A young boy returns home to find his mother being brutally raped and murdered by a gas mask-wearing assailant (Kyle Gredder). After stabbing the boy, the criminal escapes. Twenty years later, that traumatized boy has grown up to be Detective Dirt (Cody Graham), the best there is at dealing with the worst of society. His tactics are questionable (such as pissing on a criminal and yanking their dick off during an interrogation), but he gets the job done. Only now there are a bunch of crimes surfacing that seem to be connected to the gas-masked killer, and Dirt is forced to confront his past.
Timothy John Schweitzer’s Detective Dirt is a confused film, one second an attempt at shock horror, the next a police procedural and, at almost all times, a laughable trainwreck. The effects work is so blatantly bad that it all seems like a bad joke which, if so, is in exceptionally poor taste.
I truly believe that the rubber penis they use in this film deserves a co-star credit, because the thing gets more screen time than most characters. The perma-erect monstrosity’s first appearance is shocking at first, but you see it so often that it eventually causes an exasperated “enough with the fake dick already” sentiment. The joke, if it is a joke, gets old fast.
Which is the main debate with this film: is it taking itself seriously, or is it all a goof? The effects-work would make you think it’s a goof, and the scene where the detective tries to pick up a severed penis with chop sticks seems to win the debate in that direction, but it’s a bleak joke. It’s offensively mean-spirited, and who exactly finds rape, murder and dismembered genitalia remotely entertaining? This isn’t a film that just depicts awful things, it revels in their existence, over and over again. There’s no mystery being solved here, the story is just an excuse to show a bunch of gross-out scenes, wrapping up with a stale twist.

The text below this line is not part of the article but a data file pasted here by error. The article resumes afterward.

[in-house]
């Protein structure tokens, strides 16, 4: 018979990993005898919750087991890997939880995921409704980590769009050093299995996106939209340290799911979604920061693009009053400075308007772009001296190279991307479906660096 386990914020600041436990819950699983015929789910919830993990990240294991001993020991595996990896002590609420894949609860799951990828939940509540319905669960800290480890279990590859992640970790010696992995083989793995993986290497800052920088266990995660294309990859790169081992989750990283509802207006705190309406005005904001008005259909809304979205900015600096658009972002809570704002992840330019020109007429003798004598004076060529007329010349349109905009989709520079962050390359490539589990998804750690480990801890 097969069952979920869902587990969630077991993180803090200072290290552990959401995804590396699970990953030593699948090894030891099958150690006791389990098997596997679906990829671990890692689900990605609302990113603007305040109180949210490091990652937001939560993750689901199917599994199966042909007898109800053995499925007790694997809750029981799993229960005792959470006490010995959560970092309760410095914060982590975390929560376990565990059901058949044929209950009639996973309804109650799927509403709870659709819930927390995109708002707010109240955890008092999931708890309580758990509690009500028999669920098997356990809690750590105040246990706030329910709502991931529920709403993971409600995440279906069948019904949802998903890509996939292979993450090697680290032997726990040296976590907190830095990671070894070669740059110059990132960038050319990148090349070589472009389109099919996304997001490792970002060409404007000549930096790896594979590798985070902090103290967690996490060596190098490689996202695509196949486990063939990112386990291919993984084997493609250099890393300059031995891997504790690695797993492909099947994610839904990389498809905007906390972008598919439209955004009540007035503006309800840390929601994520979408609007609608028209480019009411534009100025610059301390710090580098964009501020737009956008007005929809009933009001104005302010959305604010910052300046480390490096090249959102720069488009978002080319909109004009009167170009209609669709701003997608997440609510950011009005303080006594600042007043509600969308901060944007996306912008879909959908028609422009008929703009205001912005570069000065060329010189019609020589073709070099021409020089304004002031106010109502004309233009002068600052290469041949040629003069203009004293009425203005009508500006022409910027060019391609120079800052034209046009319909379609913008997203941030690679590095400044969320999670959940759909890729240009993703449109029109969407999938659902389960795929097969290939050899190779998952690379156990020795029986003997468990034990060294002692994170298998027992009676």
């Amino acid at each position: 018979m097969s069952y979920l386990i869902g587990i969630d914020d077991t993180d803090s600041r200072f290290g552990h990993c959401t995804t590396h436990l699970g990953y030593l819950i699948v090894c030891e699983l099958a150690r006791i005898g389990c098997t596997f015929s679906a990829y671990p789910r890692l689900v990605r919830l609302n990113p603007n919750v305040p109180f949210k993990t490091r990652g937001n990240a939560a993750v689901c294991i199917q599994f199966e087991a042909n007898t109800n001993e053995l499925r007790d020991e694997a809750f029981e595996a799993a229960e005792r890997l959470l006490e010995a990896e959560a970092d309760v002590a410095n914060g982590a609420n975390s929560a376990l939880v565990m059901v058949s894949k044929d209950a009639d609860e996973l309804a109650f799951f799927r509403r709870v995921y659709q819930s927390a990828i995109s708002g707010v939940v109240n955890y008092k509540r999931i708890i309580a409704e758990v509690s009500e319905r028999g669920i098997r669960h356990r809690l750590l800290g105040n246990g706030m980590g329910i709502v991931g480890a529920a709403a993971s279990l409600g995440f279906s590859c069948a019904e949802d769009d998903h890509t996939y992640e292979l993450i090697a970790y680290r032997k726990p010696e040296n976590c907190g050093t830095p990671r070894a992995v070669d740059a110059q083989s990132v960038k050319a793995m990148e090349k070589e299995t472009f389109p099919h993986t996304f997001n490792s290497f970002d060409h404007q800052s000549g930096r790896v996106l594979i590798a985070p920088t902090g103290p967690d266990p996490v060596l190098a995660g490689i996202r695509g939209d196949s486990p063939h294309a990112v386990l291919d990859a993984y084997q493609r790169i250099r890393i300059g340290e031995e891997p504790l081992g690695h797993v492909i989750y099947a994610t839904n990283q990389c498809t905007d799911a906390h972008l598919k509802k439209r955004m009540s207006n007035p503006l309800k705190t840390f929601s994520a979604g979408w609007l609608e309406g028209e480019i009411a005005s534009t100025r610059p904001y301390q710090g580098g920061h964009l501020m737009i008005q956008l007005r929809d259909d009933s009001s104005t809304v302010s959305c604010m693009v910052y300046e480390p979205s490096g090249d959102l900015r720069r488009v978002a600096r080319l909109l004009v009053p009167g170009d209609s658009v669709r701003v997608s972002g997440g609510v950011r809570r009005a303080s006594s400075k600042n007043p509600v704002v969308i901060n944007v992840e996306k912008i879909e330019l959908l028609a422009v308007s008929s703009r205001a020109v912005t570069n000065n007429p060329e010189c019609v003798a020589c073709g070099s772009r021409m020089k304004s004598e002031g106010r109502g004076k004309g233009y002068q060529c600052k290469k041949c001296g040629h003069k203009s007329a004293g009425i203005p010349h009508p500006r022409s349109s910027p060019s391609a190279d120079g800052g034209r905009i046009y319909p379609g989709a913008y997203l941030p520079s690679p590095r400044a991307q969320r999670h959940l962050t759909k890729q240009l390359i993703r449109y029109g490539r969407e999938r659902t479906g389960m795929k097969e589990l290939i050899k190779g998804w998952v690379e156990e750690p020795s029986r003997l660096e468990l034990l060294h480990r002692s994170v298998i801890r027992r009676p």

It’s one thing if this is shock value wrapped around a quality story, but it often feels more like these horrible acts exist because they are the entertainment. The story itself takes a backseat to seeing how many different gross-out elements can be combined in one film. And this film packs in piss, s**t, cannibalism and more before it wraps up.
And I’m not against shock value or gross-out tactics; I’ve seen many a film that I’ve praised which were as audacious in their shock as they were gifted in story, but that’s the difference. I think, shock aside, this film is lazy in story. Thus, I didn’t find many redeeming aspects to the tale at all.
Actually, the one element of the film I did enjoy was the TV program “The Cat,” about a guy who fights crime while pretending to be a cat. That was pretty funny, if short-lived. But, hey, it’s something.
Overall, Detective Dirt is just a mean-spirited film that seems to think that it’s funny, or moving, or both. I do think there is a way to tell a story like this, and actually have some shock value that means something, but this film doesn’t know how to employ restraint to set up a better pay-off. You’re desensitized to its absurdity early, and then it’s just more of the same depraved ideas. By the time the twist hits, you stopped caring four rubber dicks ago.
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